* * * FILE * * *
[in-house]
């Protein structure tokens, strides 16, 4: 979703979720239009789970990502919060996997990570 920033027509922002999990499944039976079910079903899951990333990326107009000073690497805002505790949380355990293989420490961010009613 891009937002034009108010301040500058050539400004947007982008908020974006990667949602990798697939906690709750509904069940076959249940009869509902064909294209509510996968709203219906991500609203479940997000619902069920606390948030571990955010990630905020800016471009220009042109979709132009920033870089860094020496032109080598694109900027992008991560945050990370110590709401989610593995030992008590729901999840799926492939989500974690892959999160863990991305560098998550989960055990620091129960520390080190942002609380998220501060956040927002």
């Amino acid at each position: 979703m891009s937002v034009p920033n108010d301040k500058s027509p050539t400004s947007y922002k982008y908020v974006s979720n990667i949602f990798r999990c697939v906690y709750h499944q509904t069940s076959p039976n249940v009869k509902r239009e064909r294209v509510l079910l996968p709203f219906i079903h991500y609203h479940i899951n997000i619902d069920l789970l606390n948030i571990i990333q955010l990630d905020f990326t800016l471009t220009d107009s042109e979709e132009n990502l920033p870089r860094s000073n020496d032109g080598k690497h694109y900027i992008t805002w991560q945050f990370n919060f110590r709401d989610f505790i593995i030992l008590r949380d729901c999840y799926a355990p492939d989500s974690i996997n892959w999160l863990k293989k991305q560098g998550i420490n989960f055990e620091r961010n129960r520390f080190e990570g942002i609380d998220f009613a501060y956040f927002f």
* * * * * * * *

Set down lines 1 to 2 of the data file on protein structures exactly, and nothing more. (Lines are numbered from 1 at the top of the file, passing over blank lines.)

[in-house]
């Protein structure tokens, strides 16, 4: 979703979720239009789970990502919060996997990570 920033027509922002999990499944039976079910079903899951990333990326107009000073690497805002505790949380355990293989420490961010009613 891009937002034009108010301040500058050539400004947007982008908020974006990667949602990798697939906690709750509904069940076959249940009869509902064909294209509510996968709203219906991500609203479940997000619902069920606390948030571990955010990630905020800016471009220009042109979709132009920033870089860094020496032109080598694109900027992008991560945050990370110590709401989610593995030992008590729901999840799926492939989500974690892959999160863990991305560098998550989960055990620091129960520390080190942002609380998220501060956040927002």